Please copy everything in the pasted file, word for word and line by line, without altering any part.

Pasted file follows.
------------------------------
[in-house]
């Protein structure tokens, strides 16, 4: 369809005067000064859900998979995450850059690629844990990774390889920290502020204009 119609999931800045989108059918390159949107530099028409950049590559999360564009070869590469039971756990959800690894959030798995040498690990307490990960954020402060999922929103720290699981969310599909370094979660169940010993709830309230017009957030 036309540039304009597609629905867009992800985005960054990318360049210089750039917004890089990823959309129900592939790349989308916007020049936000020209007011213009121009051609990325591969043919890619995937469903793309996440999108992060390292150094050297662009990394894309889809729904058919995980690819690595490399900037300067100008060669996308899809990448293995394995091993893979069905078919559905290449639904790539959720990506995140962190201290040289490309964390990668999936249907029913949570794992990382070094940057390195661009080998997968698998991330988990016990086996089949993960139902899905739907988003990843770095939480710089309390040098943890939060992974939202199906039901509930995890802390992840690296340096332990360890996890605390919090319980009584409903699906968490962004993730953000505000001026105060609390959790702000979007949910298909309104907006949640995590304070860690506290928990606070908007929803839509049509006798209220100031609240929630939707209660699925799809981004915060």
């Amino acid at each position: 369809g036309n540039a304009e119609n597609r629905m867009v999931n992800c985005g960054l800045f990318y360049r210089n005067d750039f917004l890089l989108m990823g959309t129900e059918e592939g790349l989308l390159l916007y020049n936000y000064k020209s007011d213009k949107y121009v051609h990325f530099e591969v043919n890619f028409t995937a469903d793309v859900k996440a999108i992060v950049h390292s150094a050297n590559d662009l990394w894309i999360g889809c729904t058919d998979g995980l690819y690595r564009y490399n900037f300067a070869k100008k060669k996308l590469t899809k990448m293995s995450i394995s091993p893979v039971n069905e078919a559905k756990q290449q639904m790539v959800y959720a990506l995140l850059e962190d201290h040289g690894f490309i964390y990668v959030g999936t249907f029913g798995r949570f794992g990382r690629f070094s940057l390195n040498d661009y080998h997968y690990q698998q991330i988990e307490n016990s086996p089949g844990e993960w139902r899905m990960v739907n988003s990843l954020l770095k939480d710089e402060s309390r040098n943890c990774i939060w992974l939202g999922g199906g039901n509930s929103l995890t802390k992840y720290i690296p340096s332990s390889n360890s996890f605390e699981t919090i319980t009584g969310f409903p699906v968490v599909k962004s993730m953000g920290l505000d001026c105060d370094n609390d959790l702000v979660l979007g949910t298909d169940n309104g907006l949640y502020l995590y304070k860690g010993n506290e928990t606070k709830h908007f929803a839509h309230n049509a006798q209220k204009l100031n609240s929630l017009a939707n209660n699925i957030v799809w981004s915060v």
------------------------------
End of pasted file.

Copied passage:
[in-house]
């Protein structure tokens, strides 16, 4: 369809005067000064859900998979995450850059690629844990990774390889920290502020204009 119609999931800045989108059918390159949107530099028409950049590559999360564009070869590469039971756990959800690894959030798995040498690990307490990960954020402060999922929103720290699981969310599909370094979660169940010993709830309230017009957030 036309540039304009597609629905867009992800985005960054990318360049210089750039917004890089990823959309129900592939790349989308916007020049936000020209007011213009121009051609990325591969043919890619995937469903793309996440999108992060390292150094050297662009990394894309889809729904058919995980690819690595490399900037300067100008060669996308899809990448293995394995091993893979069905078919559905290449639904790539959720990506995140962190201290040289490309964390990668999936249907029913949570794992990382070094940057390195661009080998997968698998991330988990016990086996089949993960139902899905739907988003990843770095939480710089309390040098943890939060992974939202199906039901509930995890802390992840690296340096332990360890996890605390919090319980009584409903699906968490962004993730953000505000001026105060609390959790702000979007949910298909309104907006949640995590304070860690506290928990606070908007929803839509049509006798209220100031609240929630939707209660699925799809981004915060």
């Amino acid at each position: 369809g036309n540039a304009e119609n597609r629905m867009v999931n992800c985005g960054l800045f990318y360049r210089n005067d750039f917004l890089l989108m990823g959309t129900e059918e592939g790349l989308l390159l916007y020049n936000y000064k020209s007011d213009k949107y121009v051609h990325f530099e591969v043919n890619f028409t995937a469903d793309v859900k996440a999108i992060v950049h390292s150094a050297n590559d662009l990394w894309i999360g889809c729904t058919d998979g995980l690819y690595r564009y490399n900037f300067a070869k100008k060669k996308l590469t899809k990448m293995s995450i394995s091993p893979v039971n069905e078919a559905k756990q290449q639904m790539v959800y959720a990506l995140l850059e962190d201290h040289g690894f490309i964390y990668v959030g999936t249907f029913g798995r949570f794992g990382r690629f070094s940057l390195n040498d661009y080998h997968y690990q698998q991330i988990e307490n016990s086996p089949g844990e993960w139902r899905m990960v739907n988003s990843l954020l770095k939480d710089e402060s309390r040098n943890c990774i939060w992974l939202g999922g199906g039901n509930s929103l995890t802390k992840y720290i690296p340096s332990s390889n360890s996890f605390e699981t919090i319980t009584g969310f409903p699906v968490v599909k962004s993730m953000g920290l505000d001026c105060d370094n609390d959790l702000v979660l979007g949910t298909d169940n309104g907006l949640y502020l995590y304070k860690g010993n506290e928990t606070k709830h908007f929803a839509h309230n049509a006798q209220k204009l100031n609240s929630l017009a939707n209660n699925i957030v799809w981004s915060v």